James Madison Symposium with Profs. Alan Gibson (Visiting, KICD) and Michael Zuckert (Notre Dame, Emeritus)

 01/24/2020

For the first public talk of the Spring 2020 semester, 2019-20 Kinder Institute Distinguished Visiting Research Fellow Alan Gibson and Michael Zuckert, Nancy Reeves Dreux Emeritus Professor of Political Science at University of Notre Dame, will lead a January 24th symposium on the political thought and career of James Madison, focusing specifically on Madison’s conception of an impartial republic (Gibson) and his “third hand clapping” interpretation of the necessary and proper clause (Zuckert). Free and open to the public, the symposium will be held at 3:30pm in Jesse Hall 410.

Abstracts

“What James Madison Problem?: James Madison and the Creation of an Impartial Republic, 1780-1792”

James Madison is often said to have feared majority tyranny and favored a strong central government as a nationalist constitutional reformer in the 1780s but then reversed course in the 1790s to become a Jeffersonian proponent of states’ rights. Focusing on Madison’s bedrock commitment to the creation and administration of an impartial republic from 1780 to 1792, Alan Gibson will argue that the “James Madison Problem” of inconsistency is mostly an illusion and establish the importance of impartiality as an underappreciated dimension of Madison’s political thought.

“The Sound of the Third Hand Clapping”

Scholars have typically interpreted the famous national bank case of McCullough v Maryland as pivoting on whether a Hamiltonian “broad construction” or Jeffersonian “strict construction” reading of the “necessary and proper clause” of the Constitution was best. In his presentation, Michael Zuckert will resurrect from obscurity and defend an alternative interpretation of the necessary and proper clause proposed by James Madison. Madison’s “third hand clapping,” Zuckert will argue, merits reconsideration as the most constitutionally correct of the batch readings about the necessary and proper clause proposed during the American Founding.

Alan Gibson is Professor of Political Science at California State University, Chico. His scholarly focus is American political thought, especially that of the American founding. Gibson has held fellowships from the International Center for Jefferson Studies in Charlottesville, Virginia, the James Madison Program in American Ideals and Institutions at Princeton University, and the National Endowment for the Humanities. He has published articles in, among other journals, American Political ThoughtPolityHistory of Political Thought, and The Review of Politics. Gibson is the author of two books on the historiography of the American founding, both published by University Press of Kansas, and he is currently working on a study of the political thought of James Madison, tentatively titled James Madison and the Creation of an Impartial Republic. He earned his Ph.D. at the University of Notre Dame.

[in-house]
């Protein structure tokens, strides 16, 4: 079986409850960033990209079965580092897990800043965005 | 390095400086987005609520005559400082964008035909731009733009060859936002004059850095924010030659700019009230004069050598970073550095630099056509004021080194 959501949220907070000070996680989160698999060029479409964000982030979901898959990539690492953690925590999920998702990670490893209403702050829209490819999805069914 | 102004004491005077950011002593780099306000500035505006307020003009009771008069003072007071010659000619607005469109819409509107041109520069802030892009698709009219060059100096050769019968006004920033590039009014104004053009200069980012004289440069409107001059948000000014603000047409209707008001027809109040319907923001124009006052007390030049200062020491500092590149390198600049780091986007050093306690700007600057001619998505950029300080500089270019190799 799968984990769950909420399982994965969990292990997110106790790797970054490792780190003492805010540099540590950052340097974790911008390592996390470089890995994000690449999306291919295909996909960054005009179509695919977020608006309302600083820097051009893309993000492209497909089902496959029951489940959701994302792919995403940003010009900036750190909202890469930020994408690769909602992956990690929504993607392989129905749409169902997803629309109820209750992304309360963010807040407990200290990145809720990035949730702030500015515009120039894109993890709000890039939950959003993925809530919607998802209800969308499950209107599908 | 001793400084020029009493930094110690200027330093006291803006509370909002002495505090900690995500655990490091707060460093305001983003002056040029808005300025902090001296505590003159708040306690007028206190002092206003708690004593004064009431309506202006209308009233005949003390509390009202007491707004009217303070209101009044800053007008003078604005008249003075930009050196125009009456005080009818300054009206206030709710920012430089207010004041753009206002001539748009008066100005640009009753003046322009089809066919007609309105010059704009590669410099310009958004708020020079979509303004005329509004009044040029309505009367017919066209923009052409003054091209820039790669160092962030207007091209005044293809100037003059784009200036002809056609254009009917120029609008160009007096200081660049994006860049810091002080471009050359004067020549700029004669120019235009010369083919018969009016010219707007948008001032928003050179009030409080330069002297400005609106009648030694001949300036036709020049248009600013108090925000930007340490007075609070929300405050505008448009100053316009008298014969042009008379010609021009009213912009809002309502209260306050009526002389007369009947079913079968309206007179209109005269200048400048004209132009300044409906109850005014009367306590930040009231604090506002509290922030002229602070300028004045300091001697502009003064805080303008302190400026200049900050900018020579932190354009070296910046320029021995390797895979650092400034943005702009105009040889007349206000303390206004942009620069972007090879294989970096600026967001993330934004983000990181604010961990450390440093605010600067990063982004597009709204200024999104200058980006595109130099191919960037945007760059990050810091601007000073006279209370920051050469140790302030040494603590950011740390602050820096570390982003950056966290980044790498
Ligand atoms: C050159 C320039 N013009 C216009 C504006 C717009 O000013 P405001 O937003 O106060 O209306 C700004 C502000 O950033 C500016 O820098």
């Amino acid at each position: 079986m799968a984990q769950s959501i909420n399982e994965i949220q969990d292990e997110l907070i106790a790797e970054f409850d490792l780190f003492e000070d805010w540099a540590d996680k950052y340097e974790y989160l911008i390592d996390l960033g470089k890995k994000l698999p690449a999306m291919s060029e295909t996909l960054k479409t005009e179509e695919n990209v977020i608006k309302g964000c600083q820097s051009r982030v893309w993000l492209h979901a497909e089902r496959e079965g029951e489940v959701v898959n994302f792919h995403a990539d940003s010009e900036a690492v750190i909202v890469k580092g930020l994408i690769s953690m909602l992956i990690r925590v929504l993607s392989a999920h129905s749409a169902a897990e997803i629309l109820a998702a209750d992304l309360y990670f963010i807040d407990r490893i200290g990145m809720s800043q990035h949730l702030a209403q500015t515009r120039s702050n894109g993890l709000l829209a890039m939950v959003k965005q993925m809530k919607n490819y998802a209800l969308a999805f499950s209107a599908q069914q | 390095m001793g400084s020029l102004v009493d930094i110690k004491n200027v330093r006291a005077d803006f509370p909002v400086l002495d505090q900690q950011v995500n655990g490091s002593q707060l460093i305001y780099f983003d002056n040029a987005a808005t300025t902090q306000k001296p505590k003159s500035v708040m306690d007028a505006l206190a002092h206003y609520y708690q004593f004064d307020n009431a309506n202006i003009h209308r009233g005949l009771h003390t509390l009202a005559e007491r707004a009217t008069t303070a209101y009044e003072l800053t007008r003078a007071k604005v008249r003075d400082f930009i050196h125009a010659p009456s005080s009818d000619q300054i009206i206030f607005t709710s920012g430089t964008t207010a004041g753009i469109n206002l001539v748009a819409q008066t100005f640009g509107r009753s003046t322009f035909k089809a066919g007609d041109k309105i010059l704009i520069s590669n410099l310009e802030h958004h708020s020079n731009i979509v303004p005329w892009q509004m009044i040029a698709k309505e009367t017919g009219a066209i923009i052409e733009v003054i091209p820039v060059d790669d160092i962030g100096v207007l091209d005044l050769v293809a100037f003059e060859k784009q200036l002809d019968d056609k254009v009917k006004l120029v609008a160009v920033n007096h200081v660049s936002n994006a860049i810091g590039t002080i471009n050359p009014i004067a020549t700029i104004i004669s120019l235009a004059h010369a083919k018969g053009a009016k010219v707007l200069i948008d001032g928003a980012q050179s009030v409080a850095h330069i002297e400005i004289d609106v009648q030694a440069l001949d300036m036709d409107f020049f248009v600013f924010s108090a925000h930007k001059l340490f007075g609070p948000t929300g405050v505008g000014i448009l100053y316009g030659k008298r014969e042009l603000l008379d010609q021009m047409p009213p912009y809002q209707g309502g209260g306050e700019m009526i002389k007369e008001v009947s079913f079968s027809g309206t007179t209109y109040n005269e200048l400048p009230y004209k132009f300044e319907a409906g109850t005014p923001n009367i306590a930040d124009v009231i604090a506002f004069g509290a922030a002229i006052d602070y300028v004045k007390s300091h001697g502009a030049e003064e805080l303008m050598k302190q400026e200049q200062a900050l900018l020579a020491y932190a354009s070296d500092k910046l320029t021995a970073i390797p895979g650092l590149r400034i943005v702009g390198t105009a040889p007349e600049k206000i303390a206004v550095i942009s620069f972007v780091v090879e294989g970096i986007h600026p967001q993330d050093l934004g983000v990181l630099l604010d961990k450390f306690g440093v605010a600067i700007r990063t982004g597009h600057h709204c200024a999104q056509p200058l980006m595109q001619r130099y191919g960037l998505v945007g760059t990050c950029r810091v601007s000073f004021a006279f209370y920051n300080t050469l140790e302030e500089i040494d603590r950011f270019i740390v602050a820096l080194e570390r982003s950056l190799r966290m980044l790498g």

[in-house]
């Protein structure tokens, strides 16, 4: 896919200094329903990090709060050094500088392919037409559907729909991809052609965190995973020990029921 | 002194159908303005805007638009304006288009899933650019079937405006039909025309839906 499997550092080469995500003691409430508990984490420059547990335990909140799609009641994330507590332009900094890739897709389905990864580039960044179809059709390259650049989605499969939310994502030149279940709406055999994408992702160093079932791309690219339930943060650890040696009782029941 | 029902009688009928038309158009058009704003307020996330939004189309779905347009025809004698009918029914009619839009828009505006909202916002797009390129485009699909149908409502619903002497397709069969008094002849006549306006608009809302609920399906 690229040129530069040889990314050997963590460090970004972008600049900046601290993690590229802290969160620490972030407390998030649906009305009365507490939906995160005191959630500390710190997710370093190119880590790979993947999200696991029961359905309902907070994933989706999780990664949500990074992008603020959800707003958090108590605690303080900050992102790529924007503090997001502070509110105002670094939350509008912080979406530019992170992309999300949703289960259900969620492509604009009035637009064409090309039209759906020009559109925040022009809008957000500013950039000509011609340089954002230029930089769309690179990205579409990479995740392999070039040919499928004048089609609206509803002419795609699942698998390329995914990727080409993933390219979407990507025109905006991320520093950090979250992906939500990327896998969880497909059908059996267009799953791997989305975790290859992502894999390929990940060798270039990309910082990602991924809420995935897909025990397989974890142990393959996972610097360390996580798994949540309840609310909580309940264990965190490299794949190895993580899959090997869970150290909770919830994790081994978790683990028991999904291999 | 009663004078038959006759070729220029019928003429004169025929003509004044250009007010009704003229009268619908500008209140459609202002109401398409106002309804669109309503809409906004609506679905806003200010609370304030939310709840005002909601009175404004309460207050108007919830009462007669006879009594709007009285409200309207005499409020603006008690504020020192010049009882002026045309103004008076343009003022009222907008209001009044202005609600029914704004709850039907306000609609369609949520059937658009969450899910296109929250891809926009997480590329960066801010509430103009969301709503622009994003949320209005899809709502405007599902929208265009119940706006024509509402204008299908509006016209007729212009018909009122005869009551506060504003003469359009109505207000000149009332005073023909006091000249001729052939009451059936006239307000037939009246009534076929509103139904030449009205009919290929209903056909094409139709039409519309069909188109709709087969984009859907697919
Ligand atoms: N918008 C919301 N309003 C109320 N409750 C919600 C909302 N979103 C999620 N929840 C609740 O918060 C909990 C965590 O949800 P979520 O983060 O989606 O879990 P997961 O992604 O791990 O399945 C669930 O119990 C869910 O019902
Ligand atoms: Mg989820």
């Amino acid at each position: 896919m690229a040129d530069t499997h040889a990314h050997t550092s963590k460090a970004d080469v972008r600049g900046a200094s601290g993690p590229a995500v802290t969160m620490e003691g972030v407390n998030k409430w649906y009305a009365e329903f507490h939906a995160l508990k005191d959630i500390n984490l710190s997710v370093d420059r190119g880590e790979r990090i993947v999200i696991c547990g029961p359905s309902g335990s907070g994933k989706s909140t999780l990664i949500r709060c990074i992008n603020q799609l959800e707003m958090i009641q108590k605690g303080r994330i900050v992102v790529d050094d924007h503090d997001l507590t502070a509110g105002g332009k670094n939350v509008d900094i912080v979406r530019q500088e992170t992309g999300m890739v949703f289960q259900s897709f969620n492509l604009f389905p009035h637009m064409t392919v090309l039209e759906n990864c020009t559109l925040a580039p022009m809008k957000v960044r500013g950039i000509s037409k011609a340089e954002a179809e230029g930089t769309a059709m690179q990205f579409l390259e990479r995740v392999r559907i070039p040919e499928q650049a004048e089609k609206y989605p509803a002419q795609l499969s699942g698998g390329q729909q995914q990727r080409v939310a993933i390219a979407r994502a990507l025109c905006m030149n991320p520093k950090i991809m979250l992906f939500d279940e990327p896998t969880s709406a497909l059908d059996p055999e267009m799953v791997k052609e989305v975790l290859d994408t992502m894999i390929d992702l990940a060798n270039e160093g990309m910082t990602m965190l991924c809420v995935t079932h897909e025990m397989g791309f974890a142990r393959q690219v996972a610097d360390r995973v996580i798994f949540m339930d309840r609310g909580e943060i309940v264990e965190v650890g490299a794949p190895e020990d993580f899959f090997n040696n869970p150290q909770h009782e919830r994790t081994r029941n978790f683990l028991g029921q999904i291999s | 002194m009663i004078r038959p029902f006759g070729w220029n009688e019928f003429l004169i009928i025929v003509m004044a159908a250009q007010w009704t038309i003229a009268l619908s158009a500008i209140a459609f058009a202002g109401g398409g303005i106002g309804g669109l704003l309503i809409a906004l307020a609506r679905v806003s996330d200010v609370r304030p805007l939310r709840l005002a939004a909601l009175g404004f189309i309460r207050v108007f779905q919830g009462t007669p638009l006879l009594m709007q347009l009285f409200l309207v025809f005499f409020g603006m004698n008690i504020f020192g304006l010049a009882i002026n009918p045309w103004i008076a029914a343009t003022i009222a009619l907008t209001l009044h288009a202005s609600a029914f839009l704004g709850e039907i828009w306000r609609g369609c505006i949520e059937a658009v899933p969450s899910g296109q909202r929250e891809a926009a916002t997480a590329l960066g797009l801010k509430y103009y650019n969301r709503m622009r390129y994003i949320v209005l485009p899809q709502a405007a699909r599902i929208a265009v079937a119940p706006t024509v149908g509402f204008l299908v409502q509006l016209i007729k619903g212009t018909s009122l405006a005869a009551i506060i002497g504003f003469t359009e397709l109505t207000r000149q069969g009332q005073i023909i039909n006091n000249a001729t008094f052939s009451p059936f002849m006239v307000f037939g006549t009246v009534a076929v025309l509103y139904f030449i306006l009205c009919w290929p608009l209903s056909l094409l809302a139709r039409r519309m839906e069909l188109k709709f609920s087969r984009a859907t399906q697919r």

Michael P. Zuckert is the Nancy R. Dreux Professor of Political Science, Emeritus. He has published extensively in both Political Theory and Constitutional Studies. His books include Natural Rights and the New Republicanism, the Natural Rights RepublicLaunching Liberalism, and (with Catherine Zuckert) The Truth About Leo Strauss and Leo Strauss and the Problem of Political Philosophy, in addition to many articles. He has also edited The Spirit of Religion & the Spirit of Liberty and (with Derek Webb) The Antifederal Writings of the Melancton Smith Circle. He is completing Natural rights and the New Constitutionalism, a study of American constitutionalism in a theoretical context.

Professor Zuckert taught graduate and undergraduate courses in Political Philosophy and Theory, American Political Thought, American Constitutional Law, American Constitutional History, Constitutional Theory, and Philosophy of Law. His advising specialties were graduate programs in political science. He is a 2019 Visiting Professor in Arizona State University’s School of Civic & Economic Thought and Leadership.

He co-authored and co-produced a public radio series, Mr. Adams and Mr. Jefferson: A Nine Part Drama for the Radio. He was also senior scholar for Liberty! (1997), a six-hour public television series on the American Revolution and served as senior advisor on the PBS series on Ben Franklin (2002) and Alexander Hamilton (2007).